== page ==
With the Bassmaster Elite Series in the midst of its annual Northern Swing, many pros are in the process of organizing and refining tackle. One technique that is sure to get heavy use over the next six weeks is the Ned rig. Also known as the Midwest finesse rig, one of the early tournament adopters was Canadian pro Jeff Gustafson, affably known as Gussy.
In April 2016, Drew Reese, one of the Ned rig founding fathers, introduced the small, unassuming contraption to Gussy. Reese, a native of Rantoul, Kan., spends his summers on massive Lake of the Woods, Gussy’s home water that spans 950,000 acres along the northern Minnesota-Canadian border.
“I have to admit, when I first saw the Ned rig, I thought it was dumb and gimmicky just like everyone else,” said Gussy, the winner of the 2021 Elite Series event on Tennessee River. “But I knew Drew personally, and I trusted him. I could also see that he had this genuine excitement about it. He insisted that I had to start throwing it.”
Out of curiosity more than experience, Gussy schlepped some Z-Man Hula StickZ and Finesse ShroomZ jigheads to a springtime FLW event on Beaver Lake. During the second day of practice on the stingy White River impoundment, Gussy finally caved.
“Everywhere I stopped I caught them,” he recalled. “I couldn’t believe it; this was Beaver Lake. I ended up finishing 11th in the tournament, and I couldn’t wait to get home and learn more. The more I learned, the more I Ioved it.”
Skeptics will point out that Gussy is sponsored by Z-Man. While this is true today, he was a free agent during his Ned baptism. It wasn’t until he qualified for the Elites in 2019 that he joined the Z-Man pro staff.
“At the time, I wasn’t sponsored by Z-Man, so I tried every other possible variation. I realized the buoyancy of the ElaZtech was something that couldn’t be duplicated. It helped the bait stand up off the bottom and just gave it this subtle, natural look.”
While Ned rig product lines have certainly expanded and evolved, the Hula StickZ remains Gussy’s favorite. He throws it on yellow 10-pound Power Pro braid with a clear 8-pound Seaguar Tatsu leader.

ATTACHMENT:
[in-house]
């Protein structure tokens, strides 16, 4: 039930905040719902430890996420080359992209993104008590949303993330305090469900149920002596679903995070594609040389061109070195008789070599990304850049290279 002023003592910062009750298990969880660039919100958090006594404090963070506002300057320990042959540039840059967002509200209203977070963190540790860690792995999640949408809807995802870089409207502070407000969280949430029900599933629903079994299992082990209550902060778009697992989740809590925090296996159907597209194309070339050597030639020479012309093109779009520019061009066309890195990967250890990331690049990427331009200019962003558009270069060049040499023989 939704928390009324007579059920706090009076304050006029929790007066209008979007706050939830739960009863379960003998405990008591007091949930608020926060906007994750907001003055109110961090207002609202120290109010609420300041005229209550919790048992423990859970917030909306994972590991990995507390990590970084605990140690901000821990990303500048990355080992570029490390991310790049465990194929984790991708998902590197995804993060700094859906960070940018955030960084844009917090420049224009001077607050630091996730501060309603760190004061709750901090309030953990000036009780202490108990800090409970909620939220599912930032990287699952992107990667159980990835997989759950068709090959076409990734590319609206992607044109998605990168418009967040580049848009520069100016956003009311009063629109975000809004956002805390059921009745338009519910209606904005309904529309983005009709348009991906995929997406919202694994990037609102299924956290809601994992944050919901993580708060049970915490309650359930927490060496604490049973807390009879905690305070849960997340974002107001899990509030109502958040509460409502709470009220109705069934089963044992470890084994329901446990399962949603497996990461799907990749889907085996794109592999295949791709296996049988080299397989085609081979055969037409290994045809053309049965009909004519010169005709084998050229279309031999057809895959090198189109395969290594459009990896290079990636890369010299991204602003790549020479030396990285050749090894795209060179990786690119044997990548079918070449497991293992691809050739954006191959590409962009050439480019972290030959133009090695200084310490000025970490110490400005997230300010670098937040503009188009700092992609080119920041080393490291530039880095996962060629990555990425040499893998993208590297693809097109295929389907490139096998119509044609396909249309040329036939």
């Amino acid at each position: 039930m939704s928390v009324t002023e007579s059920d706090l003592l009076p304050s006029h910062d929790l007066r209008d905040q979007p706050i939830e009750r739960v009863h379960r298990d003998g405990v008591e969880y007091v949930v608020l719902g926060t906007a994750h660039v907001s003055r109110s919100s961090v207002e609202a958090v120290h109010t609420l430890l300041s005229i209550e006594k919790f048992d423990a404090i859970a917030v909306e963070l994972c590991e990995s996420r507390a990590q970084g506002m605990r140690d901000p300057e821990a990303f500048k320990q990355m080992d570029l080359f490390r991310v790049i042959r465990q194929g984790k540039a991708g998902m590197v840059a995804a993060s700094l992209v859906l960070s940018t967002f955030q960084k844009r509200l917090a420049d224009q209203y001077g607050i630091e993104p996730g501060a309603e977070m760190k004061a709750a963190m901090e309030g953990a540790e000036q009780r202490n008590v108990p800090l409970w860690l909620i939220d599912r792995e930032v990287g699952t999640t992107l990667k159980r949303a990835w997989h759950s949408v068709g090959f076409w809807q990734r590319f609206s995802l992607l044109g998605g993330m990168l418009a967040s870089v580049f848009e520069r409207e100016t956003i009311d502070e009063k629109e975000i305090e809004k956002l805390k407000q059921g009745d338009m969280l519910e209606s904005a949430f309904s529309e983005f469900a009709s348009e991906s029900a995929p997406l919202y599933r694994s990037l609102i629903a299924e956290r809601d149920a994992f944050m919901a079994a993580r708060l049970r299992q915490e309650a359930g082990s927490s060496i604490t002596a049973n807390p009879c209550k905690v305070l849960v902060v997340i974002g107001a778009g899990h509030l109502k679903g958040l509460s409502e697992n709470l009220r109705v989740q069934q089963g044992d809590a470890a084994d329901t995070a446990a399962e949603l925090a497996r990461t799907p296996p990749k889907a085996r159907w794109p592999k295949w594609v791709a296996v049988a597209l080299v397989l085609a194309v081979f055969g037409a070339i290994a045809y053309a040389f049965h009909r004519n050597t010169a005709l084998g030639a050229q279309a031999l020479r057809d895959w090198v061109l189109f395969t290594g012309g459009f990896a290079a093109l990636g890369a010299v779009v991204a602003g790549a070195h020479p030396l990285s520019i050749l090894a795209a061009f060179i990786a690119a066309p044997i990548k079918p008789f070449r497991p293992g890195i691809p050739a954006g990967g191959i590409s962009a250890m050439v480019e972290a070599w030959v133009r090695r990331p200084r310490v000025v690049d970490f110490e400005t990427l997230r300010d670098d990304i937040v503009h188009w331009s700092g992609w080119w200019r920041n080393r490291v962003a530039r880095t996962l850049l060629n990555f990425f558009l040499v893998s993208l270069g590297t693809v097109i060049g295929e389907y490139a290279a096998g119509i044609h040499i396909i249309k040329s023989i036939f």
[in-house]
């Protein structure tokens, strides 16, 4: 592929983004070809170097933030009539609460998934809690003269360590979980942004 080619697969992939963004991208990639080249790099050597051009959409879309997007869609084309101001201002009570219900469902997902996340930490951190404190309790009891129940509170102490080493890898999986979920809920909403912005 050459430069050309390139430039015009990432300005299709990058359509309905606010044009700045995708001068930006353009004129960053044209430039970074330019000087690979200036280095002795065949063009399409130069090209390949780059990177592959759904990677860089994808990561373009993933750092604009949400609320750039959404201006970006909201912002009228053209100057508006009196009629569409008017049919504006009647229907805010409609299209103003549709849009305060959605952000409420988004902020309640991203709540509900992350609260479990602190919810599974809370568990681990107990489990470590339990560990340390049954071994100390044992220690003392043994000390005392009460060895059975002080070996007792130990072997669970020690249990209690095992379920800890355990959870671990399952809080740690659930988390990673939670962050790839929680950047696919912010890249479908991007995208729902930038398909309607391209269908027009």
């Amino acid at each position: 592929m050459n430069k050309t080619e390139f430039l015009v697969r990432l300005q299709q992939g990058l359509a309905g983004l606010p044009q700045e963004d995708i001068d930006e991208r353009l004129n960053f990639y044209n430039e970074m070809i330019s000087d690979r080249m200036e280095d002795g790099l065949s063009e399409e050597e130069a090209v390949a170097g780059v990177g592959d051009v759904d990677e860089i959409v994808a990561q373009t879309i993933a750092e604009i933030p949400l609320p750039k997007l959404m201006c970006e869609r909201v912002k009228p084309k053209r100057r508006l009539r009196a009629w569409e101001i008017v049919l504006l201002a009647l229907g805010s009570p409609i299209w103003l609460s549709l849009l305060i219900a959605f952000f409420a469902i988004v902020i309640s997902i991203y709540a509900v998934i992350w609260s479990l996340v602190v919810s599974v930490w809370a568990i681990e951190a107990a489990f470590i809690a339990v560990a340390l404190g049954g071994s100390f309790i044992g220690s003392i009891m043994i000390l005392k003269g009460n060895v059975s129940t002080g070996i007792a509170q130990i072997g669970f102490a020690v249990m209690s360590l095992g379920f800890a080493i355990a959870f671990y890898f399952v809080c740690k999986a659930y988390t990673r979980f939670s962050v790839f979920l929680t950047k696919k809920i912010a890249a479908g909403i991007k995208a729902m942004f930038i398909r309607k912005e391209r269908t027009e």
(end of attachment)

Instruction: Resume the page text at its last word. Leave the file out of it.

“Most of the time, I’m still using the Finesse ShroomZ jig. They are the easiest to rig the baits on, but you have to realize you’re using a lighter-wire hook. It’s great as long as it’s paired with a light, sensitive rod, like a 7-foot, 1-inch G. Loomis NRX. Almost all of the time I’m using the 1/6-ounce jighead. That might sound heavy, but I’m not trying to get bites on the fall. I want to get it down there fast, especially now with forward-facing sonar. They see it, and they come for it. If I’m fishing really deep water, like deeper than 22 feet, I’ll go with some custom stuff as heavy as 3/8 ounce.”
In terms of cadence, Gussy says less is more. He’s imparting some action, but subtle is the secret sauce.
“It hits the bottom, and I can see my line stop. I’m always ready because it can happen quickly. Then I’ll give it short pops with just a little bit of shaking. Basically, I’m barely moving it off the bottom. I think to myself that I’m only trying to shake the tail.”
Gussy’s second favorite Ned bait is the Z-Man TRD TicklerZ, which closely resembles the Hula StickZ. This smaller, more compact version could be a major player during the Northern Swing.
“The TicklerZ is a shorter, fatter version of the Hula StickZ. There is one color called Hot Snakes that I absolutely love. It’s green pumpkin with chartreuse. I use it a lot.”
For the past six years, Gussy has a Ned tied on at every smallmouth and spotted bass tournament. It’s been a nice supplemental bait for Tennessee River ledge fishing as well. Some Ned critics will argue that small baits catch small fish. Gussy would point to a 6.4-pound Sturgeon Bay smallmouth and several 5-pound tournament-verified largemouth as evidence to the contrary.
“The thing that I find amazing is that it isn’t just for bass. Since I started using it, I’ve caught a 31-inch walleye. I’ve caught nice crappie. My wife recently caught a 43-inch musky. In the winter, we’ll even use a white one for lake trout through the ice. It just has a good profile; the bait catches everything.”